Third Party Approval to Change Constitutions

Late last year, a reader raised an issue for consideration in this series of articles, saying: Over the years I have had cause to read many constitutional documents, perhaps more carefully than some of the officers or members of the societies concerned. Frequently there is a clause relating to changes to the objectives of the society that requires the approval of the Inland Revenue Dept to any such changes. … Such clauses have less relevance since the establishment of the Charities Commission in 2005 … Past practice with the IRD The correspondent is correct in referring to such clauses in constitutions (commonly, also covering the winding-up clause), but I suspect that the provisions in the IRD clauses were, in the past, more honoured in the breach than the observance. Following enactment of the Charities Act, the Department at http://www.ird.govt.nz/charitable-organisations/chart-orgs-intro/ now graciously states “Some organisations may have rules that prevent additions or alterations to the charitable objects, personal benefit and winding up clauses without first getting Inland Revenue approval. For charitable organisations that are registering with the Charities Commission, we will no longer give approval for changes to rules and recommends that any such requirement be removed from your rules. To enable this to happen, we give general consent to any amendment removing such rule.” Entrenching a constitution The idea of entrenching a constitution may come from an entity’s founders, parent bodies, or third parties (such as, previously, the IRD). Whether such entrenchment (requiring third party approval for change) is lawful is a partly statutory and partly philosophical question. In 2000 when I first wrote Society Law in New Zealand...

Responsibilities of those in Governance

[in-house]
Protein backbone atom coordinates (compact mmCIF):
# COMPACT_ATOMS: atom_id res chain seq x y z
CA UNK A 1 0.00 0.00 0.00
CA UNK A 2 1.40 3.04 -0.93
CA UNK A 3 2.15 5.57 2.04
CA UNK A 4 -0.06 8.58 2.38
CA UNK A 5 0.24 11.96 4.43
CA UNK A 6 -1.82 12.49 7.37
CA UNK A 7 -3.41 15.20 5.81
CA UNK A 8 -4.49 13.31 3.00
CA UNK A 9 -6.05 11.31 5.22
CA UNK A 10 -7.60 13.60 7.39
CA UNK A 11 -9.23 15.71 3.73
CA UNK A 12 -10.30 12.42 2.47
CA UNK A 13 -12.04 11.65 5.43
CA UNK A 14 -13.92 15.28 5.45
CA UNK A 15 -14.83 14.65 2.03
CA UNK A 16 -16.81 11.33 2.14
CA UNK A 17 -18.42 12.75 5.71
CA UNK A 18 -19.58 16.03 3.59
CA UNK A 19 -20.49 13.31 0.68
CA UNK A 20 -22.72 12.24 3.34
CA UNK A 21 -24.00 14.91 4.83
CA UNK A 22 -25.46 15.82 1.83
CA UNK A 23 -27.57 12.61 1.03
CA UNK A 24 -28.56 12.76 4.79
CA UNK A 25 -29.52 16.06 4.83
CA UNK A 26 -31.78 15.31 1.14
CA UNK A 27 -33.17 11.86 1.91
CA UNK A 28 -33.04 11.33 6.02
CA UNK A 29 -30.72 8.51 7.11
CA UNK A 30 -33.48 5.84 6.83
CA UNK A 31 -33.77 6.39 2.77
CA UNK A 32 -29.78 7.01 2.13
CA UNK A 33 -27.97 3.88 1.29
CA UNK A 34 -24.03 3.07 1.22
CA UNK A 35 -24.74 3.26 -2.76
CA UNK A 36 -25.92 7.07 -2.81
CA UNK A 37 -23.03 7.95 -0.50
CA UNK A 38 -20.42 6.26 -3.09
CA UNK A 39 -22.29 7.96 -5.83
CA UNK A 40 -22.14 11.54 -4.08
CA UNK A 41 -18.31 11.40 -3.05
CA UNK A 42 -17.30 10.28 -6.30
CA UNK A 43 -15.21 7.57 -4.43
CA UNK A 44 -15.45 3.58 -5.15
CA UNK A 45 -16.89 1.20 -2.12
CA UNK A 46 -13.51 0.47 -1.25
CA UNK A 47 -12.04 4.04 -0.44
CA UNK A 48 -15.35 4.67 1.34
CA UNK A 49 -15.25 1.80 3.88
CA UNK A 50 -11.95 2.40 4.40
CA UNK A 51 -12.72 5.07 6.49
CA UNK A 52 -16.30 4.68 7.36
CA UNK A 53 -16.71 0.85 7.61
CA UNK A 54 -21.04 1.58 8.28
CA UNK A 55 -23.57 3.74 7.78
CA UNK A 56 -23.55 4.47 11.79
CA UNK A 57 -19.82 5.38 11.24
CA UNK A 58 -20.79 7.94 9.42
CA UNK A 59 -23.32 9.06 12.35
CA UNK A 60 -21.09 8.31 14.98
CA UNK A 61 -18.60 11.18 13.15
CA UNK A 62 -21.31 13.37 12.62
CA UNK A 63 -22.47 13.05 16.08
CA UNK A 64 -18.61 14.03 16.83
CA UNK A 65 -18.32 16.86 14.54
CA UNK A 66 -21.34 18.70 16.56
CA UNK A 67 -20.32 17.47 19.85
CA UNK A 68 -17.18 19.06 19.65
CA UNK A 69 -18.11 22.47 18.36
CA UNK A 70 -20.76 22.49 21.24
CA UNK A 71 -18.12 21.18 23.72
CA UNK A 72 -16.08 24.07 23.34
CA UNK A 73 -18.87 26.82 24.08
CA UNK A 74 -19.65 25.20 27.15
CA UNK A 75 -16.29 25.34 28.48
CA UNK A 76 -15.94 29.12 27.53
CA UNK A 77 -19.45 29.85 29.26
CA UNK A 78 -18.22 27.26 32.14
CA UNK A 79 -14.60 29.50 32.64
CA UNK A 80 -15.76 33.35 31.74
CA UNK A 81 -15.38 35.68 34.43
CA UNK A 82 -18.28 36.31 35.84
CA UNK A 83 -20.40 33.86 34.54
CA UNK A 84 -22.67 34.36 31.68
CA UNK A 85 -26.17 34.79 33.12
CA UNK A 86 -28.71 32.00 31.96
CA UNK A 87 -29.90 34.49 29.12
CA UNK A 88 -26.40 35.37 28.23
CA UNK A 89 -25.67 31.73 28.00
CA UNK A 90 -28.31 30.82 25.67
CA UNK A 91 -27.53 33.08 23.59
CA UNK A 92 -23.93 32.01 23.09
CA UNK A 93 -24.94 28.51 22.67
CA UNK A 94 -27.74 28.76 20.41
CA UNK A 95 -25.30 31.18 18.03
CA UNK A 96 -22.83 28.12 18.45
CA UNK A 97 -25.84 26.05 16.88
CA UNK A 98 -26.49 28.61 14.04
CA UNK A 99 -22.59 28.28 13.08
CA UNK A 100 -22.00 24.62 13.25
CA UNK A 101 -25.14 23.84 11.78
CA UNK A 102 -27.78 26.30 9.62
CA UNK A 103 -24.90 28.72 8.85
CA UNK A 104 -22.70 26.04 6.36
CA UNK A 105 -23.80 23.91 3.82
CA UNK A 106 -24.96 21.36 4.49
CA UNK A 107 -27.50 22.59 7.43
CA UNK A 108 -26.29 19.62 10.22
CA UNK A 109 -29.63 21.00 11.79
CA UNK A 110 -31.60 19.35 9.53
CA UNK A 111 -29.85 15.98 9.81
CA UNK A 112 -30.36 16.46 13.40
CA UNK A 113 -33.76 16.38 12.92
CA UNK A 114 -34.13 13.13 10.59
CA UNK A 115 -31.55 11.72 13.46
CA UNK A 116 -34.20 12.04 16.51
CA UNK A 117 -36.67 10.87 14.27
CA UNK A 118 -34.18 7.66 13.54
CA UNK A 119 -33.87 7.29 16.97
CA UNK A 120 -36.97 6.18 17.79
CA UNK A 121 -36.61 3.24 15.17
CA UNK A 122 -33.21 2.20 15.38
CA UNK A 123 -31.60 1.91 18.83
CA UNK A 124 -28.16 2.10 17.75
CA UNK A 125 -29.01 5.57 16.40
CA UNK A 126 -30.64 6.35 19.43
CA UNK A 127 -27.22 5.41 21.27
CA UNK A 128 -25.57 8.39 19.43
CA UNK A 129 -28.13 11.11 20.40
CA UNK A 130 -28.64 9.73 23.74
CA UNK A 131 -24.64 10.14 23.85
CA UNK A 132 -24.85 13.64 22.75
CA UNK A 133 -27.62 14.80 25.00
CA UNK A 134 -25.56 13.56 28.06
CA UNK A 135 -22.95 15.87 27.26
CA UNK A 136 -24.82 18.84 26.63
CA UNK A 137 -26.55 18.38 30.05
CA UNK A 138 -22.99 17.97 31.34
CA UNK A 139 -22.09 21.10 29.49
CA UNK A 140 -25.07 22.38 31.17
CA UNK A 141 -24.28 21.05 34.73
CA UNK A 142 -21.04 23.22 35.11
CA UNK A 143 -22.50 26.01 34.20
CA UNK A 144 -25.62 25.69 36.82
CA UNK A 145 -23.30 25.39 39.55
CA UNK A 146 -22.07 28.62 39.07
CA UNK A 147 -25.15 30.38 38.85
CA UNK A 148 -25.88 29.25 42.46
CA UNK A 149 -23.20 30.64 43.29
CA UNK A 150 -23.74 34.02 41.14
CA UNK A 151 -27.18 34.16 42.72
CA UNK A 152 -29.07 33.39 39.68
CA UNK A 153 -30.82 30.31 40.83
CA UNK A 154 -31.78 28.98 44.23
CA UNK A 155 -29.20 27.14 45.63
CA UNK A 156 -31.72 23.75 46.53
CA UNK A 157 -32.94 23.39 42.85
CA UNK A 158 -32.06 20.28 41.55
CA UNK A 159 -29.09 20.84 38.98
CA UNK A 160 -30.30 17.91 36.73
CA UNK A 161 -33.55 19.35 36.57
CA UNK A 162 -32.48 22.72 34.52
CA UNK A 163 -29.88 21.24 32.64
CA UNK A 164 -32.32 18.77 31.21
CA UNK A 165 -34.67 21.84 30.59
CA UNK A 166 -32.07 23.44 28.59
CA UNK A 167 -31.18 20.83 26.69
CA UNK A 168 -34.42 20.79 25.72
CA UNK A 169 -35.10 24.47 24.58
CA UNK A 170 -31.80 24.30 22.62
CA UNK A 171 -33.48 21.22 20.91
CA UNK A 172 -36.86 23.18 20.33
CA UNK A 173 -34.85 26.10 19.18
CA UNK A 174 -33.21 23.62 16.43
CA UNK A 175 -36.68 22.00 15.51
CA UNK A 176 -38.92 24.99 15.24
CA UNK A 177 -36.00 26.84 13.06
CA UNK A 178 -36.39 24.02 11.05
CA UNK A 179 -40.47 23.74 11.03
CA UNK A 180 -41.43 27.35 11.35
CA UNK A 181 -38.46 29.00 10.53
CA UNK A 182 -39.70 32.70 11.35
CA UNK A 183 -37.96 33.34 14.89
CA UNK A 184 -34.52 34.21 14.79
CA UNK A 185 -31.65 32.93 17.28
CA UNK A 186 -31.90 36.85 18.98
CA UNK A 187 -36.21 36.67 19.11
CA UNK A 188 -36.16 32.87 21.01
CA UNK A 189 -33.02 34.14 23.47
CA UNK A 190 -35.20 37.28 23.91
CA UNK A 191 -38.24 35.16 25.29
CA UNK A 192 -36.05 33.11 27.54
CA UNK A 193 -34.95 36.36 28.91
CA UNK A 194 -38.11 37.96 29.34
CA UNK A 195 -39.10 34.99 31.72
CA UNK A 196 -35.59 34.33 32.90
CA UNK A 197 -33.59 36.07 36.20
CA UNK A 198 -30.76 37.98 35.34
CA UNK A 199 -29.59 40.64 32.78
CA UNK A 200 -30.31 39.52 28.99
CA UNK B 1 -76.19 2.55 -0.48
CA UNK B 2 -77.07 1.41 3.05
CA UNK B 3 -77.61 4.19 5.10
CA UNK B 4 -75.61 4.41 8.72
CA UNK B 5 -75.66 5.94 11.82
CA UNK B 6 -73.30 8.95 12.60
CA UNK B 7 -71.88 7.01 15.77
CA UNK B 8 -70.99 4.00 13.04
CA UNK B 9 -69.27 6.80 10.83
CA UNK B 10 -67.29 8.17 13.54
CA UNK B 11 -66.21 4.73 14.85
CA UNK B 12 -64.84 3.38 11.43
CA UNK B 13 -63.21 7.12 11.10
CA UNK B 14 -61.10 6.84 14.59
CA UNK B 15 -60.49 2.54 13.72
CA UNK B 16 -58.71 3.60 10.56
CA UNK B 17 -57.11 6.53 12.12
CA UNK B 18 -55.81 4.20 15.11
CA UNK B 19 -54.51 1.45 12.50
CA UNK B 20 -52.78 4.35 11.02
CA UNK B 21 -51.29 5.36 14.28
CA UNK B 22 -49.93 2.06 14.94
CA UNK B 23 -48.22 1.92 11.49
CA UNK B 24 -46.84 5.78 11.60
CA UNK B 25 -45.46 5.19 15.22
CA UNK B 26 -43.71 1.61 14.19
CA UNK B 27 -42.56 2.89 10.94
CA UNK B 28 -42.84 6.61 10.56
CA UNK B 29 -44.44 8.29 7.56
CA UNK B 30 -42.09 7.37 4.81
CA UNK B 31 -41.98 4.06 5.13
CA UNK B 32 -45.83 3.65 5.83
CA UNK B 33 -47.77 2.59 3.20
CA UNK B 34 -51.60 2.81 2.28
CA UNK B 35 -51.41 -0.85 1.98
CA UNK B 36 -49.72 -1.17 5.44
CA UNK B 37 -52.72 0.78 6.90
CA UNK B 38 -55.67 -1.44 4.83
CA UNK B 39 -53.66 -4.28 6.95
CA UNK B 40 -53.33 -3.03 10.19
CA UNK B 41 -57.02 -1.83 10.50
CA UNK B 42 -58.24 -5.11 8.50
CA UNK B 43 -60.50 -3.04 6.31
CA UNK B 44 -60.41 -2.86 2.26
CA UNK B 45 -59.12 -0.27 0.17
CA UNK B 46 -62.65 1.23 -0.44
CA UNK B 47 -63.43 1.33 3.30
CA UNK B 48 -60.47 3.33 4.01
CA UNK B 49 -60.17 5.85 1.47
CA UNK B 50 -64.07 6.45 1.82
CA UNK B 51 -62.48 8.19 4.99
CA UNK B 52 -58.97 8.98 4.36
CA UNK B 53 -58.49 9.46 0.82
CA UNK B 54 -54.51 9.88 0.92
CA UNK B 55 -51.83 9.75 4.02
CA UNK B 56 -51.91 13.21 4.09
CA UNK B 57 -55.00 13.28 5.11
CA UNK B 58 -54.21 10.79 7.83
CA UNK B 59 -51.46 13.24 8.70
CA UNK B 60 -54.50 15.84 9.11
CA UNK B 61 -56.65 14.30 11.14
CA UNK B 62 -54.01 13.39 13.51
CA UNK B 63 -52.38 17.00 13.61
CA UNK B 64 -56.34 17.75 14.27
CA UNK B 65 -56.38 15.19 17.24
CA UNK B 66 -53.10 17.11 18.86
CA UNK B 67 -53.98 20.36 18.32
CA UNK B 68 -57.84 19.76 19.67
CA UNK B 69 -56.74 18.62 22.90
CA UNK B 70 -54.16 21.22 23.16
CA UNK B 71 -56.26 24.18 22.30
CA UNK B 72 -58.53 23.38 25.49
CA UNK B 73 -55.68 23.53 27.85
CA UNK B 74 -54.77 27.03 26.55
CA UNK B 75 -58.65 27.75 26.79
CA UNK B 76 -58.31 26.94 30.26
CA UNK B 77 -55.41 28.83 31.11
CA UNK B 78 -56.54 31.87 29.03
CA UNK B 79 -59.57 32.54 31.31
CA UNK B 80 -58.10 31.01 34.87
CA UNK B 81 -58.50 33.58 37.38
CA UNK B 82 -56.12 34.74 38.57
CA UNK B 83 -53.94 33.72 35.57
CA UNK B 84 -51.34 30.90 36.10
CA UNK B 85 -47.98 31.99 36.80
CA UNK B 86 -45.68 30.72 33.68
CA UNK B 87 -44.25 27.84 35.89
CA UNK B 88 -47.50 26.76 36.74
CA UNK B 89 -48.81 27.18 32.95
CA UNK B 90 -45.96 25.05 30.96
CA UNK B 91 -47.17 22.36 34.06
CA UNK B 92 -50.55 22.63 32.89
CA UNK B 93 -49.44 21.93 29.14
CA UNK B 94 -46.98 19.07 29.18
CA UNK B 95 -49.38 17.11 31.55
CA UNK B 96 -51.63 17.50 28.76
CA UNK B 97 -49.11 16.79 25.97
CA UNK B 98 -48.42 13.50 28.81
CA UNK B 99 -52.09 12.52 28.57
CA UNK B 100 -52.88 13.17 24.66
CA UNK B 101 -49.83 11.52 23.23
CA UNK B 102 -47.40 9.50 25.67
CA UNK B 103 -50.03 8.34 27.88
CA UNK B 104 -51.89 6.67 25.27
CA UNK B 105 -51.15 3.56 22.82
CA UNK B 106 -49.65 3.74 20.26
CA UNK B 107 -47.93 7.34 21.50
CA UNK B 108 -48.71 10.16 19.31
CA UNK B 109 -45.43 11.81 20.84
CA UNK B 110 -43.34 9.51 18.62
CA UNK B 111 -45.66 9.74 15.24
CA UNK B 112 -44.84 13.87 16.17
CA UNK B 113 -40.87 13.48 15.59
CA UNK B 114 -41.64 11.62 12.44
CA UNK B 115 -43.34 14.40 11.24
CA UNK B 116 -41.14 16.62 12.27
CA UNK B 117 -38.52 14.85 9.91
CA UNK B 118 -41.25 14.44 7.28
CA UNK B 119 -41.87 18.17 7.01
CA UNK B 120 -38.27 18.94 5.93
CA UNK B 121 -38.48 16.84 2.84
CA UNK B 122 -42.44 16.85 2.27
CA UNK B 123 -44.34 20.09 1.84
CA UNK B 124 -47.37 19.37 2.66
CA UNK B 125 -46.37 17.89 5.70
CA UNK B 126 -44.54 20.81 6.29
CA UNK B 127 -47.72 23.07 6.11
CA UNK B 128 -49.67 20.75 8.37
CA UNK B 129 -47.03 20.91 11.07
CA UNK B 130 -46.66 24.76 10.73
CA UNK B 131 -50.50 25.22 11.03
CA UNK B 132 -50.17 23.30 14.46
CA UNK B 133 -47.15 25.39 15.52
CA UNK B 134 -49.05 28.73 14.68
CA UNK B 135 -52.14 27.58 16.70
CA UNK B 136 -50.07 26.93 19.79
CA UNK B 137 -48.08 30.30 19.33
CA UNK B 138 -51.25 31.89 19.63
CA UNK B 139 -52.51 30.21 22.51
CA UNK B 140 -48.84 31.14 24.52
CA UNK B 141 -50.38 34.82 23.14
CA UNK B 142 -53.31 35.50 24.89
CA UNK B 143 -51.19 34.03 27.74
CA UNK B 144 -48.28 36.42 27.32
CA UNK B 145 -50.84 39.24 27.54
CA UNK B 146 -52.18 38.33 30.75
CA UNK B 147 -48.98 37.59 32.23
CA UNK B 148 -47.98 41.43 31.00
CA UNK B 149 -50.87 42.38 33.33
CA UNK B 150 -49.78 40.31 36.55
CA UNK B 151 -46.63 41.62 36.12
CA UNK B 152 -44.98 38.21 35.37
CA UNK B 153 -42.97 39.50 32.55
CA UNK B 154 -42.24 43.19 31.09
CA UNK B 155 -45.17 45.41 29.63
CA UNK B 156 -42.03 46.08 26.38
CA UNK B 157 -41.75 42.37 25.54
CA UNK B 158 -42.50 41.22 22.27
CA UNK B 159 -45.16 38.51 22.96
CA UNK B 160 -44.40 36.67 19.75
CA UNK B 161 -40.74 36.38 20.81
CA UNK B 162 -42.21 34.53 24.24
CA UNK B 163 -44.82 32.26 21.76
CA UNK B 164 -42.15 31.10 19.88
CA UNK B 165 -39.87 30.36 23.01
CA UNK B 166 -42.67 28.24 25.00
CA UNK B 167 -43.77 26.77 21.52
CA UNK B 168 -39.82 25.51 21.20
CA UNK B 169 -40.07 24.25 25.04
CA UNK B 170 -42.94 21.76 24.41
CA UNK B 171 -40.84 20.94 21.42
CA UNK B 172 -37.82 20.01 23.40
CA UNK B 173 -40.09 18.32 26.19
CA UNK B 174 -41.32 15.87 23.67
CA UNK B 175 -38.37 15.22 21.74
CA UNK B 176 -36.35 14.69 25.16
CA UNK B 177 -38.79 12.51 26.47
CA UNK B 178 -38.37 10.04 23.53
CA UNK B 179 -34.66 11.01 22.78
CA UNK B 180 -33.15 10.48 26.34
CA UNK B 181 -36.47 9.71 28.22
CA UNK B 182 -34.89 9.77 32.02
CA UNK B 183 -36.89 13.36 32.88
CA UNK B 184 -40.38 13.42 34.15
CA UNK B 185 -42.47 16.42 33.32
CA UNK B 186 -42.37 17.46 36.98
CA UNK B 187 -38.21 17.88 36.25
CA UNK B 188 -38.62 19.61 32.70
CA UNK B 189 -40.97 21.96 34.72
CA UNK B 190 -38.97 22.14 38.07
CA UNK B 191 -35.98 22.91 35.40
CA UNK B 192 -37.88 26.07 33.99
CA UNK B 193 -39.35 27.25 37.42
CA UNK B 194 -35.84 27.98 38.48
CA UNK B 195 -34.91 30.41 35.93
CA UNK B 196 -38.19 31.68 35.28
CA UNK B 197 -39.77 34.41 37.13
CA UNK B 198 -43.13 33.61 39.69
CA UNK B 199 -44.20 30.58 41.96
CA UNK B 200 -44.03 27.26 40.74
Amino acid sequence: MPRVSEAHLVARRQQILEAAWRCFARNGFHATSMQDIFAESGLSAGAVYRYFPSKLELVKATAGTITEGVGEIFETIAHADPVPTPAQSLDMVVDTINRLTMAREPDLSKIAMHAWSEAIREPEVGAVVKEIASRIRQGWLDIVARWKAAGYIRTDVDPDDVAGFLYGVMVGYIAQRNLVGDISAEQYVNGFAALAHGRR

Judging from email correspondence I have received, my last article (“Liability of Charitable Trustees”) appears to have hit some raw nerves, as I have received illustrations of (allegedly) inappropriate behaviour by those governing community organisations.  Without considering whether the allegations are justified, it is worth recording some of the issues raised.  This I have done by identifying categories of behaviour which are patently inappropriate: Employment Harassment, bullying and intimidation of staff. Sidelining or dismissing staff drawing financial problems to the attention of those in governance. Comment:  Those employed in the voluntary sector are entitled to all the rights of employees, and to the protections afforded by legislation such as the Employment Relations Act 2000, Human Rights Act 1993, and criminal law. Member relationships Members browbeating, tormenting and threatening other members. Comment:  Such behaviour is likely to be contrary to the Human Rights Act 1993 and in some circumstances may be subject to sanctions under the criminal law.  In my article “Peace and Goodwill to all Members” I referred to the need for members to treat other members of a society with respect, saying “The membership of most societies is glued together by membership respect, honesty and integrity.  If members treat each other or guests in a rude, contemptuous, or disrespectful manner, or abuse the privilege of using society property, then all members and the society suffer.  Acting in a civilised mature way is not much to ask.” Failures in governance Failing to be objective when dealing with complaints by showing bias against upholding complaints against members. Seeking to marginalise or coerce anyone who dares to dissent from the views of the senior...